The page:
Ask the experts: The Common Reporting Standard

Rob Smith, Senior Manager of the Financial Services Tax Team at Mazars, explains what the Common Reporting Standard is and who it will affect

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What is the Common Reporting Standard?As part of the international battle against tax avoidance, the Organisation for Economic Co-operation and Development has developed the Common Reporting Standard (CRS) as the global standard for the exchange of financial account information between revenue authorities. It went live on 1 January 2016 in a total of 54 countries, including the UK and 26 of the other 27 European Union (EU) nations. A further 25 jurisdictions are also committed to joining next year and, overall, a total of 98 jurisdictions have currently indicated their agreement to join. It will cover almost all of the world’s major financial centres and traditional ‘tax havens’.

It obliges financial institutions (FIs) to identify the tax residence of the beneficial owners of financial accounts. They will then need to report this information to their domestic revenue authority. Reportable persons will include the underlying individual controlling persons of passive investment companies and other similar structures. It will, therefore, pierce the corporate veil far more effectively than other previous attempts at international account information exchange, such as the EU’s Savings Directive.

While it is heavily based on the Foreign Account Tax Compliance Act (FATCA) in the US, there are a number of significant differences. For example, it is based on identifying the tax residence of account holders, rather than their citizenship, which is often more fluid.

Who will it affect?The definition of FI is very widely drawn. As well as banks, it also covers funds, private equity structures, life companies and even certain trusts. Similarly, the definition of a financial account is open, ensuring it is difficult to avoid the scope. While it captures traditional depositary and custodial accounts, there is a generic concept of a “debt or equity interest” in certain types of investment entity which is widely defined.

How can I ensure compliance?There is a four-stage process to determining the extent of compliance:

  • classification – the nature of each entity within the group will be reviewed to determine whether it meets the definition of an FI or, alternatively, a non-financial entity (NFE)
  • product base – for FIs, each business line and product will need to be reviewed to establish whether any meet the definition of a financial account
  • residence of each beneficial owner of a financial account will need to be considered. For new accounts, a self-certification will normally be obtained (for example, the British Bankers’ Association has published a draft). However, any accounts opened on or before 31 December 2015 will also need to be reviewed in order to identify whether there is any indication of residence overseas, when further enquiries will need to be made
  • reporting – the first return is due with HM Revenue & Customs (HMRC) by 31 May 2017 and annually thereafter.

What are some of the potential pitfalls?
Compliance with the new regime will be monitored by HMRC and built into its risk-assessment model. Accordingly, non-compliance is not an option.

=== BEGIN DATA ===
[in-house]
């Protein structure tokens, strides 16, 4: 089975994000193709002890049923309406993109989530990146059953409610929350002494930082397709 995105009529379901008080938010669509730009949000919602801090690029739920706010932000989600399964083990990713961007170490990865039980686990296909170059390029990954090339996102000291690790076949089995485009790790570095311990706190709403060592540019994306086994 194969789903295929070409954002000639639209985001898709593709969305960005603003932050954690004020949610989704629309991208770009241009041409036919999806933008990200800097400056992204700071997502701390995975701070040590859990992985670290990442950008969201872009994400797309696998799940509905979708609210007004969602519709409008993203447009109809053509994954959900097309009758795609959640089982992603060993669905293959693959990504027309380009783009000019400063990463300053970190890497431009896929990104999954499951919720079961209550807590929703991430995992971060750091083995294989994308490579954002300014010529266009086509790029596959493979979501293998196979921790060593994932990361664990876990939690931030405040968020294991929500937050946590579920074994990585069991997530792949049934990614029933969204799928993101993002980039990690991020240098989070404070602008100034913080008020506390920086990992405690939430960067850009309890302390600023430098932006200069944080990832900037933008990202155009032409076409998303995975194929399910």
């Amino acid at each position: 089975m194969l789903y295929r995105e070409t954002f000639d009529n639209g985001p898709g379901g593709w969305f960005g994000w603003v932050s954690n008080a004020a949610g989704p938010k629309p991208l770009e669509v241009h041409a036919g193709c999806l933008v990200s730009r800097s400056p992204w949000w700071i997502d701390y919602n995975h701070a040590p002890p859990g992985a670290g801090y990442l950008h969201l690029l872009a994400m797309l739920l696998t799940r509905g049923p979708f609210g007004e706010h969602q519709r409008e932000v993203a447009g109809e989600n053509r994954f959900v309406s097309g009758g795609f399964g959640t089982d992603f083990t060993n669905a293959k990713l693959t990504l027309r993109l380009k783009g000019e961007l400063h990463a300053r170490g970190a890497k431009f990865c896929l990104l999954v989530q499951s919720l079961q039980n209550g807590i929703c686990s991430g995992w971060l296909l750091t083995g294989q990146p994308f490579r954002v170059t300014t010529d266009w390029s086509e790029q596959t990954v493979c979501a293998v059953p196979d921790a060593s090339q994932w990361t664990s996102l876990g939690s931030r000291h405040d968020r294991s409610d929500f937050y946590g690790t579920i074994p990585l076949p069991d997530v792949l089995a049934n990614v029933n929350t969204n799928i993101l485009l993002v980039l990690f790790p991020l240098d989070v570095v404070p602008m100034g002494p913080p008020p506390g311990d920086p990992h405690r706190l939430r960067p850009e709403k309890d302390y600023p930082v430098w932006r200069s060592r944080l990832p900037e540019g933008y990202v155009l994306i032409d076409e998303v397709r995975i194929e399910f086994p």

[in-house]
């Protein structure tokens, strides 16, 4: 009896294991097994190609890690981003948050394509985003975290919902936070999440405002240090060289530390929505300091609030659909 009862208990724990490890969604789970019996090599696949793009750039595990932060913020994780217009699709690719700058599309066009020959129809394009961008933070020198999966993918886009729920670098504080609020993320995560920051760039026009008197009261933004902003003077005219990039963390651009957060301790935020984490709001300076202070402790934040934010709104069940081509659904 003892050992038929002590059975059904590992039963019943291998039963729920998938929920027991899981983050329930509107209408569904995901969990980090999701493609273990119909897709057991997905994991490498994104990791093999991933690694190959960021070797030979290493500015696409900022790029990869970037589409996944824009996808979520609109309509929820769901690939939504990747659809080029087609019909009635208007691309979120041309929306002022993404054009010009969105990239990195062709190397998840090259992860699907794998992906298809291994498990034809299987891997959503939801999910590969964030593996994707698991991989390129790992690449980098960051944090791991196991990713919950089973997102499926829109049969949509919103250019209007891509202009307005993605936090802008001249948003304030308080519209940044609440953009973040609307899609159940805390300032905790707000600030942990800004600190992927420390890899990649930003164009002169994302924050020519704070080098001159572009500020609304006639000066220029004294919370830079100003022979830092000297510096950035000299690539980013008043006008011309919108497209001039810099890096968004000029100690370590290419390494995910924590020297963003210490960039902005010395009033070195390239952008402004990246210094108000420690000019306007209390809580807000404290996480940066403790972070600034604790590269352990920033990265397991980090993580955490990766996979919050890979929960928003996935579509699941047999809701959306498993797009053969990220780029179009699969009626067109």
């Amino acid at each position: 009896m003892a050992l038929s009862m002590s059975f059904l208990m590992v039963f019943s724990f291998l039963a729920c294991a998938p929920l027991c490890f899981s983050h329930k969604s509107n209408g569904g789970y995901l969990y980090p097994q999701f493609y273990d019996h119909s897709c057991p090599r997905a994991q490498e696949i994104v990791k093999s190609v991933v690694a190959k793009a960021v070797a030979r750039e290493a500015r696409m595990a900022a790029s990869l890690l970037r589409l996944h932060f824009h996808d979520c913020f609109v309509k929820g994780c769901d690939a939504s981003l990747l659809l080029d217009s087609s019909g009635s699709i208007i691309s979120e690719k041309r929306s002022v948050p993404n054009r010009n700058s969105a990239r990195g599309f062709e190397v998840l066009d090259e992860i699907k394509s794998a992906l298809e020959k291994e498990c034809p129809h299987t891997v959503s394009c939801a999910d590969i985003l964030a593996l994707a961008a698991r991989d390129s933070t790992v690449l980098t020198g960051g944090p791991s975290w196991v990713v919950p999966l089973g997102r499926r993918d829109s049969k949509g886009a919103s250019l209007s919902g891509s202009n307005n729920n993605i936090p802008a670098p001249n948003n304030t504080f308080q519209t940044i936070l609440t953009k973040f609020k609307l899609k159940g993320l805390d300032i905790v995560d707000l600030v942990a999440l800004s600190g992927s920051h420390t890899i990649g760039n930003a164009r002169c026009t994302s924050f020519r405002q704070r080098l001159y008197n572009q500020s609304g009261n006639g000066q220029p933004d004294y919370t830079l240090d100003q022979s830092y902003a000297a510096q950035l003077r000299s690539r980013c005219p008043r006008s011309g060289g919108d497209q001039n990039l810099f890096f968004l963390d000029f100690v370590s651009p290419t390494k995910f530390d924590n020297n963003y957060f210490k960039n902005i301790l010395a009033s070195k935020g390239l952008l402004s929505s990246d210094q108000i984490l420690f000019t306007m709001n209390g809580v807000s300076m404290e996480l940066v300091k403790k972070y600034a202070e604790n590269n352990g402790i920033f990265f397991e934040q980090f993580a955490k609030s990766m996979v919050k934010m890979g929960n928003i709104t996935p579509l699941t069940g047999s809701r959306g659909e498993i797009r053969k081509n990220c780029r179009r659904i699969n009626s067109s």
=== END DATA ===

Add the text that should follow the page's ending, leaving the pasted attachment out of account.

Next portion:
It should be recognised that information will be passed to overseas revenue authorities which will use the information as the basis for their enquiries. If incorrect information is reported, they may seek restitution of the costs of defending any subsequent tax enquiries.

Any changes to business lines or products may bring an entity into or out of scope of the definition of FI. Alternatively, any new products launched by an FI will also need to be considered to ascertain if they are financial accounts. There will also need to be processes in place to identify any potential changes in the tax residence of beneficial owners or, indeed, changes in the beneficial owners themselves. This will be a particular issue for listed funds, which will need to run periodic sweeps of their customer base.

Customers whose financial accounts are identified as potentially reportablewill need to be notified of this. They will need to be advised by 31 January immediately following the identification. However, FIs may also wish to consider providing full details of the information that will need to be exchanged, as there is no ‘tipping-off’ offence.

HMRC will monitor compliance, building it into their risk assessment model
It should also be noted that, even though the legislation is now live, there are a number of potential legal conflicts that have yet to be resolved. In particular, given the future expansion plans of the CRS, it may be logical to capture the necessary information from all customers. However, there is still an ongoing debate to ascertain whether retention of such information could be in breach of the Data Protection Act 1998 where the account holder’s jurisdiction has yet to join the CRS.

It is, therefore, essential to ensure that suitable governance procedures are in place, documented and adhered to. This area will be monitored by HMRC.

In the meantime, the US remains outside the CRS, believing that FATCA serves its purpose. Accordingly, FIs will need to run both systems for the foreseeable future.

The original version of this article was published in the March 2016 print edition of the Securities & Investment Review.    
Published: 14 Mar 2016
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